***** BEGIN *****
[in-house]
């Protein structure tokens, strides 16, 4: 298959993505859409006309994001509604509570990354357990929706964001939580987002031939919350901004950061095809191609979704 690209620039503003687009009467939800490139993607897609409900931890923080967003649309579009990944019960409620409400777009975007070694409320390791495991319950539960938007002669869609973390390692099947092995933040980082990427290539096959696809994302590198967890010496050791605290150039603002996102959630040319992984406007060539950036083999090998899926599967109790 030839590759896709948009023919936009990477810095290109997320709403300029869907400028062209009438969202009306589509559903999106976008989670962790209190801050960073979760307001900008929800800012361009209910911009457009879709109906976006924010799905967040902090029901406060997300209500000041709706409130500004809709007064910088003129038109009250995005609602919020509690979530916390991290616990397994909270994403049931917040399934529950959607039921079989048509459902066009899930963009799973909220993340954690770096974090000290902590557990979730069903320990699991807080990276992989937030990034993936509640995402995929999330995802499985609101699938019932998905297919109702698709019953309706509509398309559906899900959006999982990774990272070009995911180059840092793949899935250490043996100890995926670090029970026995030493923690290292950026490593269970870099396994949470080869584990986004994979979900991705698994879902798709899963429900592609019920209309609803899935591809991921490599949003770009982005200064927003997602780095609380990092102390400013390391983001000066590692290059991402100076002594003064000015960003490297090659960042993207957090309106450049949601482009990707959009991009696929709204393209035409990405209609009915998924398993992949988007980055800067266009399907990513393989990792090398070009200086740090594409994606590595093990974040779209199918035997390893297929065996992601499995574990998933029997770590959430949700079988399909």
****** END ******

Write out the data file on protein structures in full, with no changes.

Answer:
[in-house]
């Protein structure tokens, strides 16, 4: 298959993505859409006309994001509604509570990354357990929706964001939580987002031939919350901004950061095809191609979704 690209620039503003687009009467939800490139993607897609409900931890923080967003649309579009990944019960409620409400777009975007070694409320390791495991319950539960938007002669869609973390390692099947092995933040980082990427290539096959696809994302590198967890010496050791605290150039603002996102959630040319992984406007060539950036083999090998899926599967109790 030839590759896709948009023919936009990477810095290109997320709403300029869907400028062209009438969202009306589509559903999106976008989670962790209190801050960073979760307001900008929800800012361009209910911009457009879709109906976006924010799905967040902090029901406060997300209500000041709706409130500004809709007064910088003129038109009250995005609602919020509690979530916390991290616990397994909270994403049931917040399934529950959607039921079989048509459902066009899930963009799973909220993340954690770096974090000290902590557990979730069903320990699991807080990276992989937030990034993936509640995402995929999330995802499985609101699938019932998905297919109702698709019953309706509509398309559906899900959006999982990774990272070009995911180059840092793949899935250490043996100890995926670090029970026995030493923690290292950026490593269970870099396994949470080869584990986004994979979900991705698994879902798709899963429900592609019920209309609803899935591809991921490599949003770009982005200064927003997602780095609380990092102390400013390391983001000066590692290059991402100076002594003064000015960003490297090659960042993207957090309106450049949601482009990707959009991009696929709204393209035409990405209609009915998924398993992949988007980055800067266009399907990513393989990792090398070009200086740090594409994606590595093990974040779209199918035997390893297929065996992601499995574990998933029997770590959430949700079988399909």